As an aside, I also saw the sad effects of this directional power on a new apartment bulding constructed on a hill less than 400 yards from the antennae in the direct path of the focused radiation. First, realize that once the FCC grants approval the radio station has a right to the frequency, more so than those who experience interference from the signal. Especially more so than new developments begun well after the station has been approved and begun broadcasting. Anyway, the poor schmucks could hear our broadcasts on the toasters (!). CD players wouldn't play (but they worked in the stores a couple miles away), forget cordless phones--forget corded phones! These people were living in the spotlight, alright. Before the apartments were completed, the foreman came to visit me at the station--the fire alarm couldn't call out to the alarm company due to interference. I called my broadcast engineer (a local area college professor who loved radio and worked more for the fun than anything else) as I hummed the tune "The Fool on the Hill." Dave came out and helped the construction crew insulate and filter the building so people wouldn't die and he even helped the toaster problem. Dave helped other nearby businesses and schools located in the direct path of the signal to filter there systems--one school couldn't use their public address system because it just played our station when activated. . .Dave fixed it.

Boy, I miss those days! Sometimes. . .

Re:Is it too powerful? (2)

Hanzie (16075) | more than 11 years ago | (#4907527)

What exactly did dave do? I'm in nearly the same boat.

Thanks.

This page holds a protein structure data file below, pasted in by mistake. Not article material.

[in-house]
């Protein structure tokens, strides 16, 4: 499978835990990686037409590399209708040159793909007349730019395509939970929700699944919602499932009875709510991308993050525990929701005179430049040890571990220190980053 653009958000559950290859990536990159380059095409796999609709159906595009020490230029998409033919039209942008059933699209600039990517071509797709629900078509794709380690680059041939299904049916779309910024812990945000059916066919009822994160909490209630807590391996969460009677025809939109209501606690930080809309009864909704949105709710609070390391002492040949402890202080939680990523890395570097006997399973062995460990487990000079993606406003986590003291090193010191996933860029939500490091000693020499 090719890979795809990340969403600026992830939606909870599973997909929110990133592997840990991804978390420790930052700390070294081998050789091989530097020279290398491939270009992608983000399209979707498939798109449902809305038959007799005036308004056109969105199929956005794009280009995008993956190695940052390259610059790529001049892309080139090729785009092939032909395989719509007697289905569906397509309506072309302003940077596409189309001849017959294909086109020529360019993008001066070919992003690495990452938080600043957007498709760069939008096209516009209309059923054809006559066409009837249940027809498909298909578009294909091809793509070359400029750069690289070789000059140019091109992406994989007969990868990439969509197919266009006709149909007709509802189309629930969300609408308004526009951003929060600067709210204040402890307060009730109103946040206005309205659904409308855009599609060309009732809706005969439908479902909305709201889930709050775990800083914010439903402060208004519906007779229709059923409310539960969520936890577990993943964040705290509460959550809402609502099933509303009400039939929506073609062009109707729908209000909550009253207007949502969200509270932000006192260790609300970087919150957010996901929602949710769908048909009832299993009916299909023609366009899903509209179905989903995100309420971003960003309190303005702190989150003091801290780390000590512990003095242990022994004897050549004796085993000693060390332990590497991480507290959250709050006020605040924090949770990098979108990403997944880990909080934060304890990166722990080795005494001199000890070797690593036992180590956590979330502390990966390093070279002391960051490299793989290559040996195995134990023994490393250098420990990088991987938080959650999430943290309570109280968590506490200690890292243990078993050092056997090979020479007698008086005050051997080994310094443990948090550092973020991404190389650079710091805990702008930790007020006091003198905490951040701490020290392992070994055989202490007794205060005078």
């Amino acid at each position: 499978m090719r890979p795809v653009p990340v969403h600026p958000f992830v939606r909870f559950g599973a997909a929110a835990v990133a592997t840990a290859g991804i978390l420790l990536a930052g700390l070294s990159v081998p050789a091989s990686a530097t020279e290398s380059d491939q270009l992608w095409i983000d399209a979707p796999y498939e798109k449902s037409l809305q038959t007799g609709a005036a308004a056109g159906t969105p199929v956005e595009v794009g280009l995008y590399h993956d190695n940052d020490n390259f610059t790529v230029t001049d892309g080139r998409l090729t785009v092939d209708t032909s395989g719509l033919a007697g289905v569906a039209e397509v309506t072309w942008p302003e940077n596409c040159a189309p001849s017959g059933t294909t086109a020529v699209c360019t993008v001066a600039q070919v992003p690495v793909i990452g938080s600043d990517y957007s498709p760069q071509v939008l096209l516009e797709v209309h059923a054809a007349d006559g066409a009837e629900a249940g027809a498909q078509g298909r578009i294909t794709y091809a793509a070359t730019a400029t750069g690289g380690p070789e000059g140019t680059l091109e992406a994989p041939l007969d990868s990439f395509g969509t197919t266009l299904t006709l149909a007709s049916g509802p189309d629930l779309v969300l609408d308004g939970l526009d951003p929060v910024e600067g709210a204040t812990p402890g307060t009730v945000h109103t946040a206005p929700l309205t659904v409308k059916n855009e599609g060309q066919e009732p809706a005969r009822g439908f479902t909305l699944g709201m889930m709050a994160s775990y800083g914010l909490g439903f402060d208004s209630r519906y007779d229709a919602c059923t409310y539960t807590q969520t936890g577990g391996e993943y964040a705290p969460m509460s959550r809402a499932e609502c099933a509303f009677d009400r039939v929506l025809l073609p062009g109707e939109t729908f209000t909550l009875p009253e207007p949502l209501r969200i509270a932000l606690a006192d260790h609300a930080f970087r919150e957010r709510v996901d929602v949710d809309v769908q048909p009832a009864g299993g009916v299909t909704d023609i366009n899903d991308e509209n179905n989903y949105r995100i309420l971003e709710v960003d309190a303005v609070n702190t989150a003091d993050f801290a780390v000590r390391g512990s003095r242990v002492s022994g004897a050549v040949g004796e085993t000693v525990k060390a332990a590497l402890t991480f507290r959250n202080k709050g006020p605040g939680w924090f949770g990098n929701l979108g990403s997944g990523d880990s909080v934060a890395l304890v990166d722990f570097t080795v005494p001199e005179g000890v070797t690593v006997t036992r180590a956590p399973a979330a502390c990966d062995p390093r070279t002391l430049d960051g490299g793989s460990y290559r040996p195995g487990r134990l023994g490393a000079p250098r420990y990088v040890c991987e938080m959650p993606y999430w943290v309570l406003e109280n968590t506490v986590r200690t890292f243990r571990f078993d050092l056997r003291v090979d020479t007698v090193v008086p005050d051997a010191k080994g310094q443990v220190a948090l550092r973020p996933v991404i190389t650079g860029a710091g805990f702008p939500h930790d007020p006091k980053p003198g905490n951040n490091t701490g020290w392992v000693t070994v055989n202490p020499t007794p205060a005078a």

Re:Is it too powerful? (1)

rjamestaylor (117847) | more than 11 years ago | (#4907618)

Basically, he properly grounded all electrical devices and cabling systems. He also added filters (specific to our broadcast frequency at 1550 AM) to phone systems -- this helped even cordless phones work.

Re:Is it too powerful? (-1, Troll)

Anonymous Coward | more than 11 years ago | (#4906149)

These things are what the FCC are for. But oh noooo. The market-solves-everything morons think all gub'ment is bad, don't they?

Re:Is it too powerful? (2)

ruiner13 (527499) | more than 11 years ago | (#4907258)

"I mean a WiFi hotspot with a 4 mile radius is great, but hopefully wouldn't affect home users. That'd be like some new cellular tower killing my cordless phone...certainly not appreciated."

Not only that, but from what I can remember, I think bluetooth uses the same frequency bads. Not only will it have the ability to bring your home WiFi range down, it can make sure your computer is so distracted by they all-powerful broadband signal you won't be able to sync your cell phone or BT enabled PDA to your computer anymore. I gueds we'll see how this turns out...

4 miles? (1, Funny)

Anonymous Coward | more than 11 years ago | (#4906013)

That's a lot of Pringles cans.

Phased Arrays Won't Impress Me... (4, Funny)

Quaoar (614366) | more than 11 years ago | (#4906015)

...until Pink Floyd uses them in concert.

Re:Phased Arrays Won't Impress Me... (-1, Troll)

longhairedgnome (610579) | more than 11 years ago | (#4906049)

Bus stop rat bag, ha ha charade you are.
You fucked up old hag, ha ha charade you are.
You radiate cold shafts of broken glass.
You're nearly a good laugh,

Re:Phased Arrays Won't Impress Me... (-1, Troll)

D+iz+a+n+k+Meister (609493) | more than 11 years ago | (#4906071)

How can you have any pudding if you don't eat your meat?

Re:Phased Arrays Won't Impress Me... (0)

Anonymous Coward | more than 11 years ago | (#4906243)